How such a faith became connected with Vishnu is something which the Brahmans find it difficult to explain. The rather lame hypothesis has been started that Vishnu became Buddha, to lead two heretical sects into a heresy that would ensure their damnation. But the proofs in favor of the higher antiquity of Buddha are too strong to be controverted. From the denial of a Supreme Being, from the care of animals, from the deification of man, from the woolly head of the figures of the deity, and his distinctly African features, we draw the conclusion that Buddha, under perhaps some other name, was the original man god of African fetichism, even as Hunaiman is the monkey god.

The grotto temples of Ellora honor alike Vishnu and Shiva. Historians of mild analytic powers have believed that there was a time when Brahma, Vishnu, and Shiva received equal adoration.* It is true that in the Purans the equality between the two latter is strictly enforced, and the pains of hell are promised to whoever shall deny this. Thus in the “Padma Puran

“He who thus worships Vishnu, in fact worships me, and whoever thinks otherwise shall be condemned to hell; for Vislınu Shiva, Shiva Vishnu are but one form, though existing separately." Nothing is here said about Brahma, and it may fairly be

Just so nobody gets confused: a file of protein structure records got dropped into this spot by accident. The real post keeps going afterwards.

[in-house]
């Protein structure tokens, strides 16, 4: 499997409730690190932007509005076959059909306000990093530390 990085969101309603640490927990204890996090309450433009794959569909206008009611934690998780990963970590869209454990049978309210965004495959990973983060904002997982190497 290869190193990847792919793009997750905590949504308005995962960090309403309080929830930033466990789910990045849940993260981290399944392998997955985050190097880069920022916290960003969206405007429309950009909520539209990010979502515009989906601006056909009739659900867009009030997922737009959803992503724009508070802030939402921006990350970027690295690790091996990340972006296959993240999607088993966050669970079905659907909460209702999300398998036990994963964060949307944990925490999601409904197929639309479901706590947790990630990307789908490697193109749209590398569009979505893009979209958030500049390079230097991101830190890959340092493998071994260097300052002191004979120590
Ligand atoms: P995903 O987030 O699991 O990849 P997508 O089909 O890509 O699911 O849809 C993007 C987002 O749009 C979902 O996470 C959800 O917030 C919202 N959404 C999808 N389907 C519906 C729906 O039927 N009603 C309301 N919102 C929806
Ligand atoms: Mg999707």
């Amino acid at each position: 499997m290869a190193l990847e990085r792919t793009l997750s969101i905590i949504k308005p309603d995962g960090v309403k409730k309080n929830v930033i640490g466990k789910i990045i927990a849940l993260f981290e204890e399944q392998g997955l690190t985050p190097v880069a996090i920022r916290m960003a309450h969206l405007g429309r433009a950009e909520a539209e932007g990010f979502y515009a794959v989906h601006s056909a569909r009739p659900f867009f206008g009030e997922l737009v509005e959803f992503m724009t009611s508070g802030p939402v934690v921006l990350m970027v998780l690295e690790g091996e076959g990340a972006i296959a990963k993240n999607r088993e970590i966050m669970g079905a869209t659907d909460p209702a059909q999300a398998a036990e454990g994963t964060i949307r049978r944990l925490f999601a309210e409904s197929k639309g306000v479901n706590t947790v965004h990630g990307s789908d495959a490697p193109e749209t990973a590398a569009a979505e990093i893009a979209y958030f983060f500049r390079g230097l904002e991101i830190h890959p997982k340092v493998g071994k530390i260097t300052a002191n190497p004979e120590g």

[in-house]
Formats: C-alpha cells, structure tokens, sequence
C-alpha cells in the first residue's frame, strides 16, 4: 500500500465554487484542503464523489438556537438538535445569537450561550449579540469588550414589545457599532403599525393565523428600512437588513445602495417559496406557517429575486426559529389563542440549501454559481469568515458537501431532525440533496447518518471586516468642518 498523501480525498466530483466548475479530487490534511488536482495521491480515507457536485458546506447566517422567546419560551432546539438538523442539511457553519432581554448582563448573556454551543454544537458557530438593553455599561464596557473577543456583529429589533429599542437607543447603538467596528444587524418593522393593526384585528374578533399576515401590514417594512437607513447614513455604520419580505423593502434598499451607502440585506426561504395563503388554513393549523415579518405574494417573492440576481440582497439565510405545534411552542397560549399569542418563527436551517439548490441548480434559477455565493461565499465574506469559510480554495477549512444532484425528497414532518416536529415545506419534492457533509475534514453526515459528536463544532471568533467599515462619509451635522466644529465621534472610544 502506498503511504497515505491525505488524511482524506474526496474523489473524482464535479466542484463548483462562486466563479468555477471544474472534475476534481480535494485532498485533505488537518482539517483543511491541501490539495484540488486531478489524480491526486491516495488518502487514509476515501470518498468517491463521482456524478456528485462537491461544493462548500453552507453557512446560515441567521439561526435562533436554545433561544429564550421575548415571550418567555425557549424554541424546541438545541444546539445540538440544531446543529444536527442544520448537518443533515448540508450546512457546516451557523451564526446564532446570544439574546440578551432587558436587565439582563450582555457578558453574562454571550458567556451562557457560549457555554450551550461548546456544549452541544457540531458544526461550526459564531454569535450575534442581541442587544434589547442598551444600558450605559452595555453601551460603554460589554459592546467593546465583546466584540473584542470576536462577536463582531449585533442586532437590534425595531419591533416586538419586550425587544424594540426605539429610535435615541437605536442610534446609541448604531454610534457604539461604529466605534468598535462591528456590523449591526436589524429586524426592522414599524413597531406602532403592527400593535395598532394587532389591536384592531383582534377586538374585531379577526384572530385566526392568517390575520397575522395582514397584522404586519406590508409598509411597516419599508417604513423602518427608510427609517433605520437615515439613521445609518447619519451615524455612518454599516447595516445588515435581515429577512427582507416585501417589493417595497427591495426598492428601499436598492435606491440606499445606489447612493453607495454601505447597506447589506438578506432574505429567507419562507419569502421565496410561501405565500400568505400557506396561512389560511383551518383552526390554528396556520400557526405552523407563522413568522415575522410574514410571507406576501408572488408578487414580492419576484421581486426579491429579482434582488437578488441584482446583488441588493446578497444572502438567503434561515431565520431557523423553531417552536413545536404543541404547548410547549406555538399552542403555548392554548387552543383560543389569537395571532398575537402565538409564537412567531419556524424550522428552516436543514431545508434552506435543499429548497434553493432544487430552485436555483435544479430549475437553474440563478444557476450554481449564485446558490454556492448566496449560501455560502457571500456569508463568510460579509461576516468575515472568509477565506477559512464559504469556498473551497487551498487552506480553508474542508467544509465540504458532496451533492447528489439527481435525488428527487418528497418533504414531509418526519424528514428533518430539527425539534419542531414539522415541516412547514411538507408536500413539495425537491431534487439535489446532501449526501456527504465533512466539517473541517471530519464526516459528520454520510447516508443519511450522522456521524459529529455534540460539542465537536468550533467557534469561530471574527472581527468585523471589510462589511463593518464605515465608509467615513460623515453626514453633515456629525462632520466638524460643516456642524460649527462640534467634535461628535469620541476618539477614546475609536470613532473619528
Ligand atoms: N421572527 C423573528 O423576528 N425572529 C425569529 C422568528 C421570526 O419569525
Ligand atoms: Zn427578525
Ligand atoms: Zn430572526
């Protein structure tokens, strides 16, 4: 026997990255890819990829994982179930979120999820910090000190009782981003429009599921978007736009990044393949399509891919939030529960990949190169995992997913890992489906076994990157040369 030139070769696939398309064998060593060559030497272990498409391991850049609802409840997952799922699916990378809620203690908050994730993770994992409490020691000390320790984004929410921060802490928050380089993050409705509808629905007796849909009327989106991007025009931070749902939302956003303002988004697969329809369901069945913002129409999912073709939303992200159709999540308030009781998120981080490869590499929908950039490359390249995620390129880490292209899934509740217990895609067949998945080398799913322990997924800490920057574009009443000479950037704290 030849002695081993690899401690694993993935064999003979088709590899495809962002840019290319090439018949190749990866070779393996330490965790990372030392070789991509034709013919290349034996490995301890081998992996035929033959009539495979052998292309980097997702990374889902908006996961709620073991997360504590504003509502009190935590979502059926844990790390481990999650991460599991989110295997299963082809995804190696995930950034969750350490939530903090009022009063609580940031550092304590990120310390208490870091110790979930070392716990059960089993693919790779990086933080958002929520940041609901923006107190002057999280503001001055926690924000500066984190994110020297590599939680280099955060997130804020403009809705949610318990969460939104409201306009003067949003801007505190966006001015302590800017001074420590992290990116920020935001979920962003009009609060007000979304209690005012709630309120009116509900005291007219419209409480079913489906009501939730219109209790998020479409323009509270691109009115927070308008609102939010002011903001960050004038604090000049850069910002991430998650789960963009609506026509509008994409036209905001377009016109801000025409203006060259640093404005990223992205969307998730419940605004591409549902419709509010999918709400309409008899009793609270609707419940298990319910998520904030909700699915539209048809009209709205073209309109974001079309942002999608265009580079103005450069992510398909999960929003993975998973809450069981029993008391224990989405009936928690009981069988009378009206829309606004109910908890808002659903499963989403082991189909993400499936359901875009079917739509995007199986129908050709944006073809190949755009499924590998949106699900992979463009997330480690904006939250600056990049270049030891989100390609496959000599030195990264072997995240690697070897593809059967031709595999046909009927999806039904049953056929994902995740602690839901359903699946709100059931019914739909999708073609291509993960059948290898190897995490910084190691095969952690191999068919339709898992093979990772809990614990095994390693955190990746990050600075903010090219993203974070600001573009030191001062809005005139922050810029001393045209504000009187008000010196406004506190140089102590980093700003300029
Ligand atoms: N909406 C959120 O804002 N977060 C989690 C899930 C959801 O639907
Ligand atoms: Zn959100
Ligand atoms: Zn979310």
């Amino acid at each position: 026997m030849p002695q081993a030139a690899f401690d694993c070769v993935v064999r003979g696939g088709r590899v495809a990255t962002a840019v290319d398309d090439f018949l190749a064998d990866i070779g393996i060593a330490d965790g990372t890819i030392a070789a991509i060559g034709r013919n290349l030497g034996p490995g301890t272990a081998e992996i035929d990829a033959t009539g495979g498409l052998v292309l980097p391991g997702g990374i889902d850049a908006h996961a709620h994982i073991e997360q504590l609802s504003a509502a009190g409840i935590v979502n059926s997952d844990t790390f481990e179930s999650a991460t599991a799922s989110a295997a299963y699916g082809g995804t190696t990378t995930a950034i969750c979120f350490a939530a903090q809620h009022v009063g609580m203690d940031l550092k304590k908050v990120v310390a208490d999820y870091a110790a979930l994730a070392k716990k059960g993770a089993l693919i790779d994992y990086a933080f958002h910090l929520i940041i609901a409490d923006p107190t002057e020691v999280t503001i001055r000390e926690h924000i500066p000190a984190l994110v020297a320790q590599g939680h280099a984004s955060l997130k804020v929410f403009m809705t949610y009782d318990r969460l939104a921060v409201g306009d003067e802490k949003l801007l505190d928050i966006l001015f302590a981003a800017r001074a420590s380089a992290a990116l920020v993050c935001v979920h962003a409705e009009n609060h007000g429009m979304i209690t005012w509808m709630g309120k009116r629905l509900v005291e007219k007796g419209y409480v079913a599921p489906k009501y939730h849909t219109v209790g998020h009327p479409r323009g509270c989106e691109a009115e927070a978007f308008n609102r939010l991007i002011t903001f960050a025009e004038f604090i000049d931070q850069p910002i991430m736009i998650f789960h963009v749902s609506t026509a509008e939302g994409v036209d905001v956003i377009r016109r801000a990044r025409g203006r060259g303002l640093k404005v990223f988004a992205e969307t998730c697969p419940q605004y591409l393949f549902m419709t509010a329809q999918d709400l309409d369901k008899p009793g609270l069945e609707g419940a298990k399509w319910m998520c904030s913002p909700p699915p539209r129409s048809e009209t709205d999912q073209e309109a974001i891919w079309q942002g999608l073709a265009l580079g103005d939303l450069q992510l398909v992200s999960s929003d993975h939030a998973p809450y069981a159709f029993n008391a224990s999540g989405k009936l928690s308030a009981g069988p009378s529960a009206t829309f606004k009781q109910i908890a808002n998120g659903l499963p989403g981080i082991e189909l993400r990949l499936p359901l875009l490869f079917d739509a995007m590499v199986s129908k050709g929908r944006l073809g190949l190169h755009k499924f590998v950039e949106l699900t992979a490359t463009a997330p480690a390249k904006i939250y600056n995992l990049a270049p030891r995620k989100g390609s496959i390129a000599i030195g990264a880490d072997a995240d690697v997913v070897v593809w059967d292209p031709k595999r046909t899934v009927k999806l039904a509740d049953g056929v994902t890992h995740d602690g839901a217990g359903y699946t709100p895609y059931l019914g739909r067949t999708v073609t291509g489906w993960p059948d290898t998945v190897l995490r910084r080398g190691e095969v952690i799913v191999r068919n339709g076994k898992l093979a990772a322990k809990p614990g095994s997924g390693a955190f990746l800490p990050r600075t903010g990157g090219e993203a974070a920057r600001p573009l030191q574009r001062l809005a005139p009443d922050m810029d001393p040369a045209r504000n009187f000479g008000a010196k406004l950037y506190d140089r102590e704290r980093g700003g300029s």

* Col. Kennedy's Researches, p. 185.

Shiva says:

doubted if Brahma was ever worshipped at all. Hence the theory of the Trimurti, or Hindu trinity, fell to the ground. But it may also be questioned if Vishnu was not at one time the paramount deity of India, his worship being supplanted by Shiva. Their temples are, indeed, side by side at Ellora, and the heavens of Kailasa and Vaikuntha are equally represented. But Shiva is even there everywhere predominant, with his consort Bahvani. The fact that these extraordinary structures are only to be found in western India, whereas the Brahmans clearly came from the north, should demonstrate to every one that the religions of Shiva and Vishnu were not one but twain. In fact Shiva ought to be looked upon as an interloper, as a poison that crept into the veins of Hindu mythology, and destroyed it.

Schlegel has remarked, that at a very early period the Hindu language suffered considerable foreign admixture from the various tribes that dwelt in the south and west (the Carnatic and the Mahratta country), and who became incorporated with the body of the nation.* These tribes were Turan, who are spoken of by many authors as Cushites, and their religion, similar to the general belief of the Turans, spread over Asia, Africa, and Europe. If Shiva is god of those tribes of whom Schlegel made mention, then his worship would be found identical with Turan worship elsewhere.